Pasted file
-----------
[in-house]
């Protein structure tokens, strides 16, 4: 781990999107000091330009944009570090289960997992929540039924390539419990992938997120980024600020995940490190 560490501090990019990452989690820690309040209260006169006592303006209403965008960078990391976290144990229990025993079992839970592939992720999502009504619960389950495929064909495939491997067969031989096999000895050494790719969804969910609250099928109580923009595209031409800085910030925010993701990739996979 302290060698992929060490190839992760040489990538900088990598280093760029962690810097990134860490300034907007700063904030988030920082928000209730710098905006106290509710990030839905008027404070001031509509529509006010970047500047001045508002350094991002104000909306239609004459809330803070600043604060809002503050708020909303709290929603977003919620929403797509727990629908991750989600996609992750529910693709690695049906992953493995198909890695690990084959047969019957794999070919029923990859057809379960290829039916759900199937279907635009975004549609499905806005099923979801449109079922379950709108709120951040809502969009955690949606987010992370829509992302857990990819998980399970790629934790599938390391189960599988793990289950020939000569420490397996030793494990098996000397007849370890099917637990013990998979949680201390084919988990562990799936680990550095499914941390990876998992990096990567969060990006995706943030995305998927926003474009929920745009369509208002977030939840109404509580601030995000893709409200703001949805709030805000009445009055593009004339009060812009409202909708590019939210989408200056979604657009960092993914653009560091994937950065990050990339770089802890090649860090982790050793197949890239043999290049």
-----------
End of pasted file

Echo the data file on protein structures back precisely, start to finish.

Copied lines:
[in-house]
């Protein structure tokens, strides 16, 4: 781990999107000091330009944009570090289960997992929540039924390539419990992938997120980024600020995940490190 560490501090990019990452989690820690309040209260006169006592303006209403965008960078990391976290144990229990025993079992839970592939992720999502009504619960389950495929064909495939491997067969031989096999000895050494790719969804969910609250099928109580923009595209031409800085910030925010993701990739996979 302290060698992929060490190839992760040489990538900088990598280093760029962690810097990134860490300034907007700063904030988030920082928000209730710098905006106290509710990030839905008027404070001031509509529509006010970047500047001045508002350094991002104000909306239609004459809330803070600043604060809002503050708020909303709290929603977003919620929403797509727990629908991750989600996609992750529910693709690695049906992953493995198909890695690990084959047969019957794999070919029923990859057809379960290829039916759900199937279907635009975004549609499905806005099923979801449109079922379950709108709120951040809502969009955690949606987010992370829509992302857990990819998980399970790629934790599938390391189960599988793990289950020939000569420490397996030793494990098996000397007849370890099917637990013990998979949680201390084919988990562990799936680990550095499914941390990876998992990096990567969060990006995706943030995305998927926003474009929920745009369509208002977030939840109404509580601030995000893709409200703001949805709030805000009445009055593009004339009060812009409202909708590019939210989408200056979604657009960092993914653009560091994937950065990050990339770089802890090649860090982790050793197949890239043999290049």